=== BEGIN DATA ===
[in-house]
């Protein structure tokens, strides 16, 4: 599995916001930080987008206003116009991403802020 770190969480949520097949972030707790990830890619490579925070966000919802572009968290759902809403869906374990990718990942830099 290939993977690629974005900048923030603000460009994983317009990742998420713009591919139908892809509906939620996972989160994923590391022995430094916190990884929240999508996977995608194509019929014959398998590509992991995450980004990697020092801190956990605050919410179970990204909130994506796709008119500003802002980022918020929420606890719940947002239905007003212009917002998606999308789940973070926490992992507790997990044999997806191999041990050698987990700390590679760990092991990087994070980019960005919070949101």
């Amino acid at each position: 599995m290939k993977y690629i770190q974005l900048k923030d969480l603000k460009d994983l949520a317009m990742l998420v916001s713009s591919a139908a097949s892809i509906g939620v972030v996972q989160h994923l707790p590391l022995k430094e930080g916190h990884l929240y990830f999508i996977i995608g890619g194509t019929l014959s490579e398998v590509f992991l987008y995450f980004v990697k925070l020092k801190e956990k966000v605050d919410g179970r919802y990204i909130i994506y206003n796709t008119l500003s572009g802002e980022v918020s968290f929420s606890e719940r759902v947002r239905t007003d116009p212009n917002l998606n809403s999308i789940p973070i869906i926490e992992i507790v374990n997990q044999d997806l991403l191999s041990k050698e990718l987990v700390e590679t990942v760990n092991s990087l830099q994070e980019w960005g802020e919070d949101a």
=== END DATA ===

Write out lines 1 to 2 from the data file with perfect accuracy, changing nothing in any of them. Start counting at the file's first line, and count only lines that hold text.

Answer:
[in-house]
């Protein structure tokens, strides 16, 4: 599995916001930080987008206003116009991403802020 770190969480949520097949972030707790990830890619490579925070966000919802572009968290759902809403869906374990990718990942830099 290939993977690629974005900048923030603000460009994983317009990742998420713009591919139908892809509906939620996972989160994923590391022995430094916190990884929240999508996977995608194509019929014959398998590509992991995450980004990697020092801190956990605050919410179970990204909130994506796709008119500003802002980022918020929420606890719940947002239905007003212009917002998606999308789940973070926490992992507790997990044999997806191999041990050698987990700390590679760990092991990087994070980019960005919070949101």